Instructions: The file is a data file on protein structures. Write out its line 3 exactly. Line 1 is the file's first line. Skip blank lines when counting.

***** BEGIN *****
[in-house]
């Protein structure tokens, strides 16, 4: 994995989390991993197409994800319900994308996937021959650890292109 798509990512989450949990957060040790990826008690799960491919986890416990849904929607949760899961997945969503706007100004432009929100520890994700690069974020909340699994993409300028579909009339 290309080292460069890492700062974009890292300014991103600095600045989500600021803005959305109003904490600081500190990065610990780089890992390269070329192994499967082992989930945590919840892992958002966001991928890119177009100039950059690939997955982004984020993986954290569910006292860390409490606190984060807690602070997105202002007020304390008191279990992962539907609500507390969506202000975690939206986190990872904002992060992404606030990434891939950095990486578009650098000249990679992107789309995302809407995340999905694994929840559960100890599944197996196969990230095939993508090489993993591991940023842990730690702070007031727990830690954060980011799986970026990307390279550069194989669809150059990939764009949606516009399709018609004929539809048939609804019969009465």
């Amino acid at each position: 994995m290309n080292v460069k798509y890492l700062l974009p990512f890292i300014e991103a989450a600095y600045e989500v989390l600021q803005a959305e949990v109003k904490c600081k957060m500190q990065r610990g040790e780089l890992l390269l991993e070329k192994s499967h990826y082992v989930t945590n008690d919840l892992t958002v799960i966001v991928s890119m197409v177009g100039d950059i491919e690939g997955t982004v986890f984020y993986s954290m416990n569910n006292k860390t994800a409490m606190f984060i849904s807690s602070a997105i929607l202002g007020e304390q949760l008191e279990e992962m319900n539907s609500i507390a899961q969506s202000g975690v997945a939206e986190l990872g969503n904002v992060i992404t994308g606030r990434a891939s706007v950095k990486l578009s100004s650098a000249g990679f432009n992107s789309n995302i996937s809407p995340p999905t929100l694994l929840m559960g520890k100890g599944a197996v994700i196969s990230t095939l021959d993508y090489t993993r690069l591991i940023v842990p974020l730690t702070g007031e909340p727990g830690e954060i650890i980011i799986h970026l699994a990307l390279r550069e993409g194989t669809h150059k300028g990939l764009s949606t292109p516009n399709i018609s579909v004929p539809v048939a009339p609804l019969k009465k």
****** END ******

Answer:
């Amino acid at each position: 994995m290309n080292v460069k798509y890492l700062l974009p990512f890292i300014e991103a989450a600095y600045e989500v989390l600021q803005a959305e949990v109003k904490c600081k957060m500190q990065r610990g040790e780089l890992l390269l991993e070329k192994s499967h990826y082992v989930t945590n008690d919840l892992t958002v799960i966001v991928s890119m197409v177009g100039d950059i491919e690939g997955t982004v986890f984020y993986s954290m416990n569910n006292k860390t994800a409490m606190f984060i849904s807690s602070a997105i929607l202002g007020e304390q949760l008191e279990e992962m319900n539907s609500i507390a899961q969506s202000g975690v997945a939206e986190l990872g969503n904002v992060i992404t994308g606030r990434a891939s706007v950095k990486l578009s100004s650098a000249g990679f432009n992107s789309n995302i996937s809407p995340p999905t929100l694994l929840m559960g520890k100890g599944a197996v994700i196969s990230t095939l021959d993508y090489t993993r690069l591991i940023v842990p974020l730690t702070g007031e909340p727990g830690e954060i650890i980011i799986h970026l699994a990307l390279r550069e993409g194989t669809h150059k300028g990939l764009s949606t292109p516009n399709i018609s579909v004929p539809v048939a009339p609804l019969k009465k």